Family Album by Penelope Lively: snapshots from the lives of a large upper-middle class family growing up in their somewhat ramshackle home

Dangerous Women by Hope Adams: a work of historical fiction based on the real-life experience of 180 female convicts sentenced in 1841 to transportation to Van Diemen’s Island (now called Tasmania).

What are your reading plans for the next few weeks? If you’ve read any of the books on my “reading next” list you can help me make a decision.



What do you need to know about me? 1. I'm from Wales which is one of the countries in the UK and must never be confused with England. 2. My life has always revolved around the written and spoken word. I worked as a journalist for nine years then in international corporate communications 3. My tastes in books are eclectic. I love realism and hate science fiction and science fantasy. 4. I am trying to broaden my reading horizons geographically by reading more books in translation

18 thoughts on “What I’m Reading : Episode 35, June 2021 – from Ghana to France. Or maybe Tasmania

  • Great lists, Karen – I hope you’re enjoying your latest reads. Penelope Lively has been a favourite of mine since childhood – fantastic writer. Enjoy!

    • I’ve barely started the Lively (got sidetracked with a collection of short stories) so a little early to guage Sara but so far it’s fine.

  • I’m afraid I have read none of those on your list. I am currently reading Chekhov’s short stories, after which I will revert to rereading Dickens

    • Somewhere at the back of the bookcase I have a Chekhov short story collection – its likely to stay there for a long time though because I’m not a huge fan of short stories no matter how good the author

  • I have a couple of Lively titles somewhere and I rather fancy that Family Album is one of them, but can’t tell you anything more than what the blurb says. What a fabulous idea though, to listen to an audio book at the gym—intellectual stimulation without having to listen to pounding beats, machinery or inane chat shows on the telly! Without recourse to the gym (not my thing really, unless there’s a pool attached) I’ve managed to notch up five and a half books so far and should reach my goal of fifteen books by 1st September fairly comfortably.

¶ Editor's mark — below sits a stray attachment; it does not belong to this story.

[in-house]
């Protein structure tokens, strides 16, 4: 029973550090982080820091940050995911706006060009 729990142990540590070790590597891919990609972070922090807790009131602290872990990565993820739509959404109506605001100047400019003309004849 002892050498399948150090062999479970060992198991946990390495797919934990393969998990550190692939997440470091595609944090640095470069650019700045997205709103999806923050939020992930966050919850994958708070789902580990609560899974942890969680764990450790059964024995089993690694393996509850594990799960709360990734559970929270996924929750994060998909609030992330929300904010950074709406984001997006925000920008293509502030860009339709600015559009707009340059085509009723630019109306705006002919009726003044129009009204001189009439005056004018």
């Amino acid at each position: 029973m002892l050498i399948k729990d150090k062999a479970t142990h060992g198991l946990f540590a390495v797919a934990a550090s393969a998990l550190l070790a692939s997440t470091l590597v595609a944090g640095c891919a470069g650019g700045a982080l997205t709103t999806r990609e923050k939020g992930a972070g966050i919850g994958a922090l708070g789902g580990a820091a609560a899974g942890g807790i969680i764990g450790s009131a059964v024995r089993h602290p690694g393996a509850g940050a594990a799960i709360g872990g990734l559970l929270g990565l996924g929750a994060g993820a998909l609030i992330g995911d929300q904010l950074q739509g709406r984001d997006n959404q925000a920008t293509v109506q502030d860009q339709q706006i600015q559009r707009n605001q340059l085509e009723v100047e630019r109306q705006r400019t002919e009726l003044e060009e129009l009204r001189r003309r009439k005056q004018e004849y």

• The audio books keep me sane – I hate loud music chosen by other people.
      I knew you’d have no problem with your 20 books challenge….

    • It does have that feel about it. Easy to read but it lacked depth

  • I have several books around me but not started any of them. Just finished a Graham Swift book that I really enjoyed called Here We Are for book group. I’ve not heard of these, not eve Dangerous Women! The Lost Photographer appeals. 🐧🎈

    • I’ve read only one Graham Swift – Last Orders – which I really enjoyed and always meant to read more by him but you know how things disappear into good intensions land?

  • Not read the Lively but I do like her. In the middle of a book by Rose Macaulay’s biographer here, and may well be reading more of her soon! 😀

    • I have limited experience with Lively so it is going to be interesting what I make of this one

  • I do enjoy a Matthew Shardlake novel, but I remember reading the hardback and it was a BIG book, it made my hands ache. I like the sound of The Photographer of the Lost.

    • Each one in the series seems to be longer than the last one.